To be sure that a title will be examined with your best interests in mind, hire your own attorney. Mortgage lenders may have their own agents examine the title to property for which they intend to lend money. Buyers sometimes assume that this examination eliminates the need for an independent title examination. It does not. A mortgage lender’s interest in the property differs from the buyer’s interest. The lender demands a margin of value above the amount of the loan, so if foreclosure becomes necessary, some expense in clearing the title would not harm the lender. The mortgage lender knows that most mortgages are paid and that small title defects in those cases will not cost any money; therefore, the lender may be satisfied with title that does not satisfy the buyer. An independent title examination warns the buyer of any possible further cost that may be required to clear title and could cause problems or expense while the buyer owns the land, at the time of the buyer’s subsequent sale, or for future owners of the property.
Title insurance policies are contracts between you and an insurance company. Under the terms of the policy, the company ensures that you hold a marketable title to the real estate described in the policy. Title insurance policies cover you against defects of title; however, there are exceptions to coverage that will be contained in the policy, and you and your attorney should carefully review the list of exceptions. The “Amount of Insurance” listed in Schedule A of the policy is the maximum amount that the company will pay if a title defect arises that is covered by the policy. This amount of insurance is usually the purchase price of the real estate.
A short sale involves a seller whose loan is or is in danger of being in default, and whose payoff balance is greater than the home’s value. To avoid foreclosure, the seller may ask his or her lender to accept less money than what is owed in order to sell the property to a potential buyer. Although short sales are relatively common, take care to make sure the seller’s lender will accept a short sale, and that the terms of the sale and closing are exactly what the seller’s lender approved. There are income tax and potential future collection issues that may affect a seller who has enjoyed the benefit of a short sale agreement. A final closing settlement statement that differs in terms of purchase price, concessions, costs or fees from what the seller’s lender originally approved could void the short sale agreement.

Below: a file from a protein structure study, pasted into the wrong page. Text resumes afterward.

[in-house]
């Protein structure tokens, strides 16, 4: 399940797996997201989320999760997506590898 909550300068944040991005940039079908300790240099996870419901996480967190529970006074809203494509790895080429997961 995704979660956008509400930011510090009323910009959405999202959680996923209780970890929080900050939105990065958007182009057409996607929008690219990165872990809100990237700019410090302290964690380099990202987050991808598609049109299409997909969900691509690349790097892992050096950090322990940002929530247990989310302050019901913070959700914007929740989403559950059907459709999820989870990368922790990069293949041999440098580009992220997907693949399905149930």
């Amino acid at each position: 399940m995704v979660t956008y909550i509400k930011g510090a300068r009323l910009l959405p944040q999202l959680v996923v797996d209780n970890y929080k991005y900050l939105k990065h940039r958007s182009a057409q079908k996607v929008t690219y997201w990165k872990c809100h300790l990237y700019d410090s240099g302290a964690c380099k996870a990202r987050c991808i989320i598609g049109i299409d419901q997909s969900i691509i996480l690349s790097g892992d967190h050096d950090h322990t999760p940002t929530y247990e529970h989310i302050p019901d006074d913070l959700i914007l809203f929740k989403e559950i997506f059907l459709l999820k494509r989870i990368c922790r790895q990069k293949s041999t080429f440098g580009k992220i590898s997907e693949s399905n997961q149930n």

“REO” stands for “real estate owned” and generally refers to property that a lender has obtained following a foreclosure action. Although a bank will always have an inventory of REO property, more REO opportunities are available in a slumping economy and these properties can usually be purchased for less than historical values.
Because REO property has been through a recent foreclosure, you, as the buyer, should get an owner’s policy of title insurance. You should also confirm that there are no outstanding utility charges or assessments for government-ordered maintenance or clean-up.
Ohio law now mandates that closing protection coverage be offered to all parties in a closing transaction: the seller, the buyer and the lender. For a nominal cost, you may elect to buy closing protection coverage for yourself. The insurance underwriter provides this protection for you in case the closing agent steals the closing funds or fails to follow closing instructions provided by the parties. Your purchase of title insurance alone does not protect you against those actions, and you may want to buy closing protection coverage before you hand over funds to the closing agent.
Ohio closings occur either in escrow or at a round table meeting. In an escrow closing, the closing agent collects all closing funds and documents from the parties. Following verification of all funds and documents and any other closing instructions the parties provide, the agent will disburse the funds according to the settlement statement, record all relevant documents at the county courthouse and release all other documents. Some areas of Ohio use the round table closing format. In a round table closing, the parties sit down together to sign documents and exchange funds. Funds are delivered to the seller at the end of the closing and purchase documents are recorded and released after the funds have been disbursed. Local custom usually determines the closing format.
Whether you are involved in an escrow closing or a round table closing, all parties should ask to see the settlement statement, proposed deed, loan documents, title commitment, and all other closing documents beforeclosing. In this age of .pdf scanning and email, it is relatively easy to see all your closing documents well in advance of closing so that you may discuss any concerns with your lawyer and request necessary changes.
You should take extreme care when closing a real estate sale. At the closing session, be sure all papers are checked to make sure that the intent of the parties has been carried out.
For your protection, you should consult with your attorney to determine if you need legal representation at the closing.
© December 2014 Ohio State Bar Association. Used with permission.
Document last updated 12/23/2014. Please note: The Ohio State Bar Association periodically updates its LawFacts Pamphlets. For updated or additional information, please visit the LawFacts Pamphlets webpage.